Thursday, 6 January 2022

Guest Blog: Did I time travel to the Great Flood of London 1928? by Eve McDonnell

This week we are delighted to introduce our first guest blog post, by longstanding friend of the Time Tunnellers, Eve McDonnell. Eve is the award-winning author of Elsetime, a beautifully written time-travel novel which we all loved. As well as being a writer, Eve is also an artist and designer, and designed the wonderful Time Tunnellers’ logo and banners for us.


Read Eve’s guest post to find out more about her time travelling, her unforgettable characters - Needle and Glory and their pet crow, Magpie - and the true story behind the devastating flood in Elsetime.


And look out for more guest posts from children’s historical fiction writers on the Time Tunnellers blog in the months to come!


Children's author Eve McDonnell

If you had one superpower, what would it be?  

Without question, mine would be the ability to time travel. Sometimes, perhaps when I am on a bustling shopping street or a quiet country lane, I close my eyes for a second and imagine that, when I open them, I will have travelled one hundred years back in time. What would I see? Would the air smell unusual? What sounds would I hear? Would the birds even sing to a different tune? I guess it was this curiosity that led me to one of my favourite pastimes, treasure hunting – searching the pebbles alongside a river or the sea for something sparkling: an old button once part of a queen’s gown, perhaps, or a key to a mythical treasure chest, or a war medal from a hero who saved countless lives. With the help of my imagination, I guess I do time travel – I can see and feel each treasure’s history by simply holding it in the palm of my hand.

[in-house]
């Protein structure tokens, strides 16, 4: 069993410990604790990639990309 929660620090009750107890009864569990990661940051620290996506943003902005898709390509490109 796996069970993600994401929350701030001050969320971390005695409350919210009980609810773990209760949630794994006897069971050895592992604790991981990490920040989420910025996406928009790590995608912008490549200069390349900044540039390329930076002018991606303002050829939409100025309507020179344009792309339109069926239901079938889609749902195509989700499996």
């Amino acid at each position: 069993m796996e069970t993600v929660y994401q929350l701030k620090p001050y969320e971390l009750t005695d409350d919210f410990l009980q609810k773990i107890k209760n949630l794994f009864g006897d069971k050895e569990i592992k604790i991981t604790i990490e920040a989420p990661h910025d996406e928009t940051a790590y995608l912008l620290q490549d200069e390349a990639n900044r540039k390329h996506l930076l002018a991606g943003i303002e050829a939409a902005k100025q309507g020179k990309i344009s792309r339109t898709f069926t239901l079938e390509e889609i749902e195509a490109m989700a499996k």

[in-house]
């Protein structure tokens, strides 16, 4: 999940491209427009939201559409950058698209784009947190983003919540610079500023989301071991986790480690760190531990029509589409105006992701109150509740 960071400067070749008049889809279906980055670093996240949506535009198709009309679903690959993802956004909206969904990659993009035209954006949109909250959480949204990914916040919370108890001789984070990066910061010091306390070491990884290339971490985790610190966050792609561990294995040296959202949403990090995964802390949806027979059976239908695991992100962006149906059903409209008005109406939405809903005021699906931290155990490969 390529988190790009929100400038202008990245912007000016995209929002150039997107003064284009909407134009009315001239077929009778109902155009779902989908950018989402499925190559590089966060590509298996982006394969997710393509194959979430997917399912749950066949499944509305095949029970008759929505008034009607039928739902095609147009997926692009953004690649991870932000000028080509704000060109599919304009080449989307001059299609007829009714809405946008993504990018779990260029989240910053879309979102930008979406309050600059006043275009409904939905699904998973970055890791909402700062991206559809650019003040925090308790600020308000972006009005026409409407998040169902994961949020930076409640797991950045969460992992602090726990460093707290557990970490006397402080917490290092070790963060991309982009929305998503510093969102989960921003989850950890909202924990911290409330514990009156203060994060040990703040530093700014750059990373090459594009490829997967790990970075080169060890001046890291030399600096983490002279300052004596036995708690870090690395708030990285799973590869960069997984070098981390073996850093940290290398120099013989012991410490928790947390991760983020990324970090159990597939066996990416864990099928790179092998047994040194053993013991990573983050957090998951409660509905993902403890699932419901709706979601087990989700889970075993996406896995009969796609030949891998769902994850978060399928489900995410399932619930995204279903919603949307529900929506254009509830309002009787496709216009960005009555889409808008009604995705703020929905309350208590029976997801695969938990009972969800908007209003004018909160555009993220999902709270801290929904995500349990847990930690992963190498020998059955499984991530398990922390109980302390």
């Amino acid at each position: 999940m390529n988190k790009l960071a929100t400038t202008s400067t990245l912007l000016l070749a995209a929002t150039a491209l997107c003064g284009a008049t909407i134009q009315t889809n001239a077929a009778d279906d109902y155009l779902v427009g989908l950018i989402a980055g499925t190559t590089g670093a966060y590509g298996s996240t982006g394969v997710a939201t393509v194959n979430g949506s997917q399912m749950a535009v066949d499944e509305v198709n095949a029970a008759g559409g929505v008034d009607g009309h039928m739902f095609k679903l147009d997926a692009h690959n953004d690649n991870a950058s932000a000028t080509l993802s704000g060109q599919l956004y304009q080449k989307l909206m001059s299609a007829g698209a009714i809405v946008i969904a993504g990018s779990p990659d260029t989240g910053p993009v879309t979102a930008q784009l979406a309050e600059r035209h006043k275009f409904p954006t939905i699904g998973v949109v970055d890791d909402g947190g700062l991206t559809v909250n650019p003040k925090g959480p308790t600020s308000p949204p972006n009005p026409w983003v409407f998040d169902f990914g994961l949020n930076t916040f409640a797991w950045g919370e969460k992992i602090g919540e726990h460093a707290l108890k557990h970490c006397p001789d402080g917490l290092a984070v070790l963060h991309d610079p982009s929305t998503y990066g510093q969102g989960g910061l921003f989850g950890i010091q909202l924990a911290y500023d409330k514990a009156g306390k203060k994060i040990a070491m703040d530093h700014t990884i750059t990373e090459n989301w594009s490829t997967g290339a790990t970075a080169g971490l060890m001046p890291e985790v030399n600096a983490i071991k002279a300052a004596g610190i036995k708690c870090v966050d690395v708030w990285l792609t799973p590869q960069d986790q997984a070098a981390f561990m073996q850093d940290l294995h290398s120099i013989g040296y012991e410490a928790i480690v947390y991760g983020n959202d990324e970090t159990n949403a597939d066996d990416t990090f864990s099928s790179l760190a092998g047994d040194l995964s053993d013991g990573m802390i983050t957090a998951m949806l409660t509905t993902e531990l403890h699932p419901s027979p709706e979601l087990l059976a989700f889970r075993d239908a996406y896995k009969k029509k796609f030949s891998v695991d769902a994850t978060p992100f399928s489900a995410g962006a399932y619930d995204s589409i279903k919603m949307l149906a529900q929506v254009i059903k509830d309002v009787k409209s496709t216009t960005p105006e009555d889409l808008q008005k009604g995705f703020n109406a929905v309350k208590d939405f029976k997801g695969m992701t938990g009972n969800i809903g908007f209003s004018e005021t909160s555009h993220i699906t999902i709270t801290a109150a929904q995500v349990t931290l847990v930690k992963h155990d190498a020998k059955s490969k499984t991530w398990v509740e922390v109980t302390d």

It’s no wonder a hobby so rich in possible stories was the inspiration for my children’s novel Elsetime with its tale of a young 1860’s mudlark called Needle, searching the foreshore for treasures he could sell. Glory, a jeweller’s apprentice, sprung to mind too, and I imagined her taking those muddy finds and transforming them into treasures to behold under the eyes of her strict mistress, Mrs Quick. Glory and Mrs Quick had to be from the 1920s, my imagination assured me, but I wasn’t quite sure what was going to happen to my new-found friends.

Then I found a newspaper clipping. It told of a real-life tragic event almost lost to history: the Great Flood of London in 1928. At its epicentre was Needle’s haunt – the stretch of foreshore alongside the Tate Gallery (now known as Tate Britain). I needed to know more, and my research began.


Almost a century ago, at the source of the Thames, families enjoyed a snowy Christmas akin to those portrayed in picture-perfect postcards. But, quick as a wink, the snow thawed, sending torrents of water along streams and brooks that fed the Thames. A deluge of rain in the days that followed raised the level of the great river higher and higher as it twisted and turned its way towards the bustling centre of London and out towards the sea.